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Charlotte said on October 9th, 2007 at 7:49 pm

Agreed to all, except the bit where anyone ever seriously thought the Tories had a chance. Having been involved with early Liberal strategizing in this campaign, I can say with certainty that this election was always considered “ours to lose”. Tory is very popular personally (or was) but the man has virtually no control over his party, and some very unpopular folks (like Randy Hillier) were winning the nomination in some traditionally safe ridings. Ontarians might have been ready for a change, but they weren’t ready to elect the right-fringe-crazy-brigade. If it looked like Tory was going to run a campaign closer to center – maybe. But he couldn’t – he doesn’t hold the reigns there.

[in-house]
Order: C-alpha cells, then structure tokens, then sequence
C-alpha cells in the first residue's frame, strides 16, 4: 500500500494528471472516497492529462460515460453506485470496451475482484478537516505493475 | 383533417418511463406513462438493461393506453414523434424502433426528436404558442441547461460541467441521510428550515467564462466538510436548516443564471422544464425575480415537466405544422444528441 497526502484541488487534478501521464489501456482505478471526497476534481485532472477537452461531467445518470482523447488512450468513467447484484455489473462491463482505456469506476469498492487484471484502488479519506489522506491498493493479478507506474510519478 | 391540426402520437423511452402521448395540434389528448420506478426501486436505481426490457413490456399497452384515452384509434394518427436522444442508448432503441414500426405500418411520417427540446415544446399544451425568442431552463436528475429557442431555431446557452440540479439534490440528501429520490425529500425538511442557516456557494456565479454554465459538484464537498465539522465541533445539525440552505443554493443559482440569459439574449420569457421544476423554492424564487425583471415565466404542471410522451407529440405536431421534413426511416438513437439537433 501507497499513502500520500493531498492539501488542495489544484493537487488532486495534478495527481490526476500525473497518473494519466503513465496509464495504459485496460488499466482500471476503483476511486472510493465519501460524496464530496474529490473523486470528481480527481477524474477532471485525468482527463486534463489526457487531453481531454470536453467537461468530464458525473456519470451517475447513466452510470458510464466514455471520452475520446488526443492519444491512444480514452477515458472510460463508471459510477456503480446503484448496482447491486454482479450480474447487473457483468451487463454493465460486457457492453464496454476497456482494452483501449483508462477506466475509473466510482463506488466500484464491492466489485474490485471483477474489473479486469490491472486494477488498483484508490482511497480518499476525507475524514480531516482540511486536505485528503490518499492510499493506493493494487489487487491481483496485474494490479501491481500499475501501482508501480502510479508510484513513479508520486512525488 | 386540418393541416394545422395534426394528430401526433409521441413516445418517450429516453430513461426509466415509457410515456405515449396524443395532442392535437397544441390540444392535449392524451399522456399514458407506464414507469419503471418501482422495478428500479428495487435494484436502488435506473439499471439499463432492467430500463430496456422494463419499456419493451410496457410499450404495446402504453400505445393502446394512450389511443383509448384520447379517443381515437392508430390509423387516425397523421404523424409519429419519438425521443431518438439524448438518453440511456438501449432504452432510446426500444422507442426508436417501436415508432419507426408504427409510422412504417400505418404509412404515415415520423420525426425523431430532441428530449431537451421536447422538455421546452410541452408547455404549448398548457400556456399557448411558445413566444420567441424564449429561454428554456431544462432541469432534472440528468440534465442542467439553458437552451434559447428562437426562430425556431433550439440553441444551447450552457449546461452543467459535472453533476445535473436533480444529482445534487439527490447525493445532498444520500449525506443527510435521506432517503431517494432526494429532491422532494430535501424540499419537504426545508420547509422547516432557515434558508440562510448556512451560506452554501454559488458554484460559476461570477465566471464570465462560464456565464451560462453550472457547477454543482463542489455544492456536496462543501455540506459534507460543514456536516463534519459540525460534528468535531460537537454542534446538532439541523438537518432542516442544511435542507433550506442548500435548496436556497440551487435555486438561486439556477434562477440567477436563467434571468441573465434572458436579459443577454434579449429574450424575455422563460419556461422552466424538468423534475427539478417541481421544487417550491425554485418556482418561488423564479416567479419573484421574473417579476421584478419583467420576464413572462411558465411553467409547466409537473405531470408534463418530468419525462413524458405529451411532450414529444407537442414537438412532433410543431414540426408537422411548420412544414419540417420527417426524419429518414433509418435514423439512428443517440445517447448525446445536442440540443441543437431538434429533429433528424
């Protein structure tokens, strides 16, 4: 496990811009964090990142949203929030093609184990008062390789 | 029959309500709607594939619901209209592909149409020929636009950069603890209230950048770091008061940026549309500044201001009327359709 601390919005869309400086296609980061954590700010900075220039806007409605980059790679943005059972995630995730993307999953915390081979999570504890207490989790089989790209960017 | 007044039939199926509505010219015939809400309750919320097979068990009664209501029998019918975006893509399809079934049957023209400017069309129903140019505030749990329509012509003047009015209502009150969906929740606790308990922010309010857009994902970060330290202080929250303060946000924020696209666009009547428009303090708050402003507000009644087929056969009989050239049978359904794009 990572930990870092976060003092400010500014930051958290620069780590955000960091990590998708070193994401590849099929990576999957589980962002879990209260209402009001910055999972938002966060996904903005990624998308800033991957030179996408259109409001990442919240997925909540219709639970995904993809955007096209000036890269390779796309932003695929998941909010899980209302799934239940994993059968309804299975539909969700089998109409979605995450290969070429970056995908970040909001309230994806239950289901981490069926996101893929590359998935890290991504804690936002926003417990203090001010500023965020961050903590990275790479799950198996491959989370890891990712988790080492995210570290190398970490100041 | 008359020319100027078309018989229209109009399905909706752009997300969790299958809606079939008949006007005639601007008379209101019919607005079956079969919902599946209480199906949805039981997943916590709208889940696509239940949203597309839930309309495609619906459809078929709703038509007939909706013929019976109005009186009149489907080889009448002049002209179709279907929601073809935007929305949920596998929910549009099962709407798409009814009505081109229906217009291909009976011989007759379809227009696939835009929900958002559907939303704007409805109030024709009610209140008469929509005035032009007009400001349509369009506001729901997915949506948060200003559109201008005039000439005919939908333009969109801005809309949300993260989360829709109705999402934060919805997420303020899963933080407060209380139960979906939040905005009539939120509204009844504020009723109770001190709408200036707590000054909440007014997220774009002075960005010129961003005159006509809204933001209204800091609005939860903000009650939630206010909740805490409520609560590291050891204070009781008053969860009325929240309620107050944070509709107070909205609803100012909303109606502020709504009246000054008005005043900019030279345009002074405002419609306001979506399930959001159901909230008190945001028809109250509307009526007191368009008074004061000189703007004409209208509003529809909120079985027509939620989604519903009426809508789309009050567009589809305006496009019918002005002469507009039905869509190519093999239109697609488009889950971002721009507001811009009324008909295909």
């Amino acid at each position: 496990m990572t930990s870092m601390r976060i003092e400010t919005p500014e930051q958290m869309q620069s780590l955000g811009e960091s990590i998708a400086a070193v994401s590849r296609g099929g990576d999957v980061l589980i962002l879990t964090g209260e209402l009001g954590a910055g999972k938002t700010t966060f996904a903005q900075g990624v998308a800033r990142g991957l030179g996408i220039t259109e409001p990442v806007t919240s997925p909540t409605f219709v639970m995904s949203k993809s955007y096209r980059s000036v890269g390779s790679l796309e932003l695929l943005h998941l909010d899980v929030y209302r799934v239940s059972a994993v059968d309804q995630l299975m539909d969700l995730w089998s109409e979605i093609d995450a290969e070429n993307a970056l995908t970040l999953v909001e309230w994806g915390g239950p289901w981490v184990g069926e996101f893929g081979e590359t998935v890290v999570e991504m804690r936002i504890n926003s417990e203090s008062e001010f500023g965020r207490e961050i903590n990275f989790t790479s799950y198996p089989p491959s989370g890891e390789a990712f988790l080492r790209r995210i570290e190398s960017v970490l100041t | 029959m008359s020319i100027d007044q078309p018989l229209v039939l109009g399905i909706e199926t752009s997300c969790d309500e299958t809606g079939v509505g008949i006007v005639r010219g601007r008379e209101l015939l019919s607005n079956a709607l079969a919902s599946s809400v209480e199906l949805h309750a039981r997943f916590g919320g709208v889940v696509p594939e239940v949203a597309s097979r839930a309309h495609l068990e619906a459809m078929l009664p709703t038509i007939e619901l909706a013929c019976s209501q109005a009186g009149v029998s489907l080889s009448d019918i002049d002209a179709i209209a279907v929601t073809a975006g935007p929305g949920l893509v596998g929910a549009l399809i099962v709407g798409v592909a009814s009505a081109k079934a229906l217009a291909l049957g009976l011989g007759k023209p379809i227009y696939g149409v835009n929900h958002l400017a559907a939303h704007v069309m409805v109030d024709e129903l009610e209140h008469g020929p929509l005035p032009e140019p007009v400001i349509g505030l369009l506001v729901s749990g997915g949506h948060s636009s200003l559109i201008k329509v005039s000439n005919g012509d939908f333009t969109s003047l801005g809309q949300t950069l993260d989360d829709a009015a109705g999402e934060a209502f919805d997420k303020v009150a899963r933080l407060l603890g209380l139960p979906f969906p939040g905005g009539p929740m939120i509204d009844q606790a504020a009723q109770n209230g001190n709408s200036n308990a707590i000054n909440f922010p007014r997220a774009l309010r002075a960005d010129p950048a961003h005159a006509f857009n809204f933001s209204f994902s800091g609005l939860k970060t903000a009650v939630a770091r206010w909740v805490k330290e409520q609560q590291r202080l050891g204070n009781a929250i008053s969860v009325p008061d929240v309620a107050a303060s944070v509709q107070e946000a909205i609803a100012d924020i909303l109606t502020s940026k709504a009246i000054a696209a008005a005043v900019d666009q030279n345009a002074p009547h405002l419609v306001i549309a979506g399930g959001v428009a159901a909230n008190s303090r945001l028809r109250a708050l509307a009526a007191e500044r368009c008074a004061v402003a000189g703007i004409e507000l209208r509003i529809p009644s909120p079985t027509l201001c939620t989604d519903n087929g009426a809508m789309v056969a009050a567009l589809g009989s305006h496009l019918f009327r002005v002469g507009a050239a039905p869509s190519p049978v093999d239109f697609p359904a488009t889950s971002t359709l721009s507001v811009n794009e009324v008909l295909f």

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Having been involved with early Liberal strategizing in this campaign, I can say with certainty that this election was always considered “ours to lose”.

That’s kind of the default Liberal mindset, though. :)

I disagree with you, mostly because people’s perception of a party is coloured strongly by the leader, and Tory is very, very popular, and rightly so, and for about a month it looked like a lock for a Tory minority government while Dalton was promising absolutely everybody the bathwater and the tub and a rubber duck on the side, and smacking of desperation.

And then religious school funding completely blew up in Tory’s face, and that was that.

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Wait wait wait, do you guys actually have a politician named “John Tory?”  And he’s a Tory?

Madness!

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